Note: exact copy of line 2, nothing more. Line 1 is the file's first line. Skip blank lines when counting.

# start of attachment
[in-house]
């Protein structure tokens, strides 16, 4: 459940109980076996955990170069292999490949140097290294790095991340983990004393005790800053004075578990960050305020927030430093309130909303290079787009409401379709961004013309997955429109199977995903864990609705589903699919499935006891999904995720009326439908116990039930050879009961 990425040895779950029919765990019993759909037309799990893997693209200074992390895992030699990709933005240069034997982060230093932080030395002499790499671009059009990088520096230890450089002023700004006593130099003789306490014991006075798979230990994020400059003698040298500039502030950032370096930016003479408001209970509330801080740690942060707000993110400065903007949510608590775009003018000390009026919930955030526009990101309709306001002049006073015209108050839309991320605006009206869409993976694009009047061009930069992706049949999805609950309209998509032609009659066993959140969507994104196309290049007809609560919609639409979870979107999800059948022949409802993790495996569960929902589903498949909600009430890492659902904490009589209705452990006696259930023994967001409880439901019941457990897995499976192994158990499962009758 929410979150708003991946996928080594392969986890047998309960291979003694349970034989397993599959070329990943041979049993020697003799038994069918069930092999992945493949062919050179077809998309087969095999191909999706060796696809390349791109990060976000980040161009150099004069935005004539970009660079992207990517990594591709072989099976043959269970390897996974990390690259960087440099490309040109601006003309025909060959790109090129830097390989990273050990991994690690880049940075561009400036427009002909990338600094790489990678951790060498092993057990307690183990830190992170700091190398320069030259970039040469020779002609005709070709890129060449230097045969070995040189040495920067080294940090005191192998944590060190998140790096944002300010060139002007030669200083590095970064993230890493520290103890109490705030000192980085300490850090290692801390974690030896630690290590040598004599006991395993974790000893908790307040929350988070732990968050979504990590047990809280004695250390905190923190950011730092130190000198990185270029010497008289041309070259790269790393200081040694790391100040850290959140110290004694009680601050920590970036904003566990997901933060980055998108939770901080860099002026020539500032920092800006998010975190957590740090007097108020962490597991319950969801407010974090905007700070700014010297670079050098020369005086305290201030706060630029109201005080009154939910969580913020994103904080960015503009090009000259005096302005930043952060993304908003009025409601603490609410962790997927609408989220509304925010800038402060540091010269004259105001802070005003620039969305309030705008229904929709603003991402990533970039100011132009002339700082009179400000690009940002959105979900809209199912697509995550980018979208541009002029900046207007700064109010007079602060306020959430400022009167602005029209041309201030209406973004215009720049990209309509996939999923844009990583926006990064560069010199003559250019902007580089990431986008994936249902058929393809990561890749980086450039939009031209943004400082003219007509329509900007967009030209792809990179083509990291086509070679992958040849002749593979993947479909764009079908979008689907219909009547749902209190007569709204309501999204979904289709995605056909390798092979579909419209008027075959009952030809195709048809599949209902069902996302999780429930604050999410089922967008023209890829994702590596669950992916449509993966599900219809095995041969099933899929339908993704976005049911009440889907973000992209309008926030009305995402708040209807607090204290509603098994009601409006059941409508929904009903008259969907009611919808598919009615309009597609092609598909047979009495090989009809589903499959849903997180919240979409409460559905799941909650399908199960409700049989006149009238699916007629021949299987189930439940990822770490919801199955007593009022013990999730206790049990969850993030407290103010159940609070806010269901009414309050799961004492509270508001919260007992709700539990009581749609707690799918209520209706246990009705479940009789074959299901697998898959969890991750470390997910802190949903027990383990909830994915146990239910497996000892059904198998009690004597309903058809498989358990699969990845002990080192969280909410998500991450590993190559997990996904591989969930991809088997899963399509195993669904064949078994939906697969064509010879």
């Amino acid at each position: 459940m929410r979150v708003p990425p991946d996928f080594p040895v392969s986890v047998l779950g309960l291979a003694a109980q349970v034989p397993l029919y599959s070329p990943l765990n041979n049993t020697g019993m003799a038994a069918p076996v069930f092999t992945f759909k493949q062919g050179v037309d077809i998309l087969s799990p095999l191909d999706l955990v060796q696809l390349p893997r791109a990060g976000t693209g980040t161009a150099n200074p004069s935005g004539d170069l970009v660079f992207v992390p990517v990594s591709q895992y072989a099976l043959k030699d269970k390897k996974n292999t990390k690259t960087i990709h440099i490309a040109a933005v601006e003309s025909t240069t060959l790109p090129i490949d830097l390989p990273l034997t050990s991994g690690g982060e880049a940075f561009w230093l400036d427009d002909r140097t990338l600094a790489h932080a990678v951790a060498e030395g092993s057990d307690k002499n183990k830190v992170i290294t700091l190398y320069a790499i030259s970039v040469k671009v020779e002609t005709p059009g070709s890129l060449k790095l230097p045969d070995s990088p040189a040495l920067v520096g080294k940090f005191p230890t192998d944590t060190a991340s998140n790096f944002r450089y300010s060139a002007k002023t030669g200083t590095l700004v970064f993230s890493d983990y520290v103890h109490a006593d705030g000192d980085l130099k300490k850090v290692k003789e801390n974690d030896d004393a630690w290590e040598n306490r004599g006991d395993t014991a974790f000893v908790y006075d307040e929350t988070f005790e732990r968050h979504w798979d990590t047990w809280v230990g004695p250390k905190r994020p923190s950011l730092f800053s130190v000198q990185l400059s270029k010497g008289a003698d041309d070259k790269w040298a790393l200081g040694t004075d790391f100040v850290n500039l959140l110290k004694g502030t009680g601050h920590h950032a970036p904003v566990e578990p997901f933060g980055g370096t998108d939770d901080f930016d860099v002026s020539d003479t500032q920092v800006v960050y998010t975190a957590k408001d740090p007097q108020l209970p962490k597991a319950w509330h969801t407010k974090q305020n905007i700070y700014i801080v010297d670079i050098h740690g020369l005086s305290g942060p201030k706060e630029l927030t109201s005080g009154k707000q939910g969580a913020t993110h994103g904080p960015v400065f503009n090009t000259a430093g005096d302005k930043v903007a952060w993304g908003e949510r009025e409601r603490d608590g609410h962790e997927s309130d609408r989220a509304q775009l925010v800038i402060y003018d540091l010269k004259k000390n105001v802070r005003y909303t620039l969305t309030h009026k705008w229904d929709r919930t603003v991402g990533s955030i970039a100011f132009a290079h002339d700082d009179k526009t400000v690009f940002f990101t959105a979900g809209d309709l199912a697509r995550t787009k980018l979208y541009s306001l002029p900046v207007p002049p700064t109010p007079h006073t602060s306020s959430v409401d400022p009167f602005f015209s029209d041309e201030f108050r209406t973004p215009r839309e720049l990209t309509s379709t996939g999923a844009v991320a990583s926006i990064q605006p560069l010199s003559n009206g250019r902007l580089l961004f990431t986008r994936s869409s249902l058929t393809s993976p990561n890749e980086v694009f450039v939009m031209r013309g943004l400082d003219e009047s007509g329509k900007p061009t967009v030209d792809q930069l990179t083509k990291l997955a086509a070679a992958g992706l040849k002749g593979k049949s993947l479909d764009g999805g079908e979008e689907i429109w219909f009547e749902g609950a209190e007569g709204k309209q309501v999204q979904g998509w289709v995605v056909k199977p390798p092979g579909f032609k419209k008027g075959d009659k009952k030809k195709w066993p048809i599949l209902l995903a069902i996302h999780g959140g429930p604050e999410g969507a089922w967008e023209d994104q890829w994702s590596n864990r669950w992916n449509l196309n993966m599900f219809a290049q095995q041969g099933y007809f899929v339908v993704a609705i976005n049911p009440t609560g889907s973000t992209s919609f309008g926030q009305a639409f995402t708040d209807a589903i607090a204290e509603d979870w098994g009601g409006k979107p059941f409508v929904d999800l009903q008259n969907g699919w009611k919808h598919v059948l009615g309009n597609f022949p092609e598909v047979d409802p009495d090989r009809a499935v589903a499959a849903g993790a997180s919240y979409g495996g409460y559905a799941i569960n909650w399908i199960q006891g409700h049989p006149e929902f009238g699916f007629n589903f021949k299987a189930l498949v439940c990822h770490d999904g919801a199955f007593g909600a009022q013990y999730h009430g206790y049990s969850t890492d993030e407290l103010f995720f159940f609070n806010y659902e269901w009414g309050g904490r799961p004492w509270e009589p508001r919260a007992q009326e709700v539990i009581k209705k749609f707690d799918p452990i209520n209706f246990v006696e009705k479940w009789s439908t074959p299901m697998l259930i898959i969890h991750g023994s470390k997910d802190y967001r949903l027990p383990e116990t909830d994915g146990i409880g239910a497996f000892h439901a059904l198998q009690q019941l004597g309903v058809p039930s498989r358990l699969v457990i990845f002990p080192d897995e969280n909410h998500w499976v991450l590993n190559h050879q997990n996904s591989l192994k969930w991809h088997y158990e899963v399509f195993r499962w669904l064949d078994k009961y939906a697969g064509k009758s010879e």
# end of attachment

């Protein structure tokens, strides 16, 4: 459940109980076996955990170069292999490949140097290294790095991340983990004393005790800053004075578990960050305020927030430093309130909303290079787009409401379709961004013309997955429109199977995903864990609705589903699919499935006891999904995720009326439908116990039930050879009961 990425040895779950029919765990019993759909037309799990893997693209200074992390895992030699990709933005240069034997982060230093932080030395002499790499671009059009990088520096230890450089002023700004006593130099003789306490014991006075798979230990994020400059003698040298500039502030950032370096930016003479408001209970509330801080740690942060707000993110400065903007949510608590775009003018000390009026919930955030526009990101309709306001002049006073015209108050839309991320605006009206869409993976694009009047061009930069992706049949999805609950309209998509032609009659066993959140969507994104196309290049007809609560919609639409979870979107999800059948022949409802993790495996569960929902589903498949909600009430890492659902904490009589209705452990006696259930023994967001409880439901019941457990897995499976192994158990499962009758 929410979150708003991946996928080594392969986890047998309960291979003694349970034989397993599959070329990943041979049993020697003799038994069918069930092999992945493949062919050179077809998309087969095999191909999706060796696809390349791109990060976000980040161009150099004069935005004539970009660079992207990517990594591709072989099976043959269970390897996974990390690259960087440099490309040109601006003309025909060959790109090129830097390989990273050990991994690690880049940075561009400036427009002909990338600094790489990678951790060498092993057990307690183990830190992170700091190398320069030259970039040469020779002609005709070709890129060449230097045969070995040189040495920067080294940090005191192998944590060190998140790096944002300010060139002007030669200083590095970064993230890493520290103890109490705030000192980085300490850090290692801390974690030896630690290590040598004599006991395993974790000893908790307040929350988070732990968050979504990590047990809280004695250390905190923190950011730092130190000198990185270029010497008289041309070259790269790393200081040694790391100040850290959140110290004694009680601050920590970036904003566990997901933060980055998108939770901080860099002026020539500032920092800006998010975190957590740090007097108020962490597991319950969801407010974090905007700070700014010297670079050098020369005086305290201030706060630029109201005080009154939910969580913020994103904080960015503009090009000259005096302005930043952060993304908003009025409601603490609410962790997927609408989220509304925010800038402060540091010269004259105001802070005003620039969305309030705008229904929709603003991402990533970039100011132009002339700082009179400000690009940002959105979900809209199912697509995550980018979208541009002029900046207007700064109010007079602060306020959430400022009167602005029209041309201030209406973004215009720049990209309509996939999923844009990583926006990064560069010199003559250019902007580089990431986008994936249902058929393809990561890749980086450039939009031209943004400082003219007509329509900007967009030209792809990179083509990291086509070679992958040849002749593979993947479909764009079908979008689907219909009547749902209190007569709204309501999204979904289709995605056909390798092979579909419209008027075959009952030809195709048809599949209902069902996302999780429930604050999410089922967008023209890829994702590596669950992916449509993966599900219809095995041969099933899929339908993704976005049911009440889907973000992209309008926030009305995402708040209807607090204290509603098994009601409006059941409508929904009903008259969907009611919808598919009615309009597609092609598909047979009495090989009809589903499959849903997180919240979409409460559905799941909650399908199960409700049989006149009238699916007629021949299987189930439940990822770490919801199955007593009022013990999730206790049990969850993030407290103010159940609070806010269901009414309050799961004492509270508001919260007992709700539990009581749609707690799918209520209706246990009705479940009789074959299901697998898959969890991750470390997910802190949903027990383990909830994915146990239910497996000892059904198998009690004597309903058809498989358990699969990845002990080192969280909410998500991450590993190559997990996904591989969930991809088997899963399509195993669904064949078994939906697969064509010879």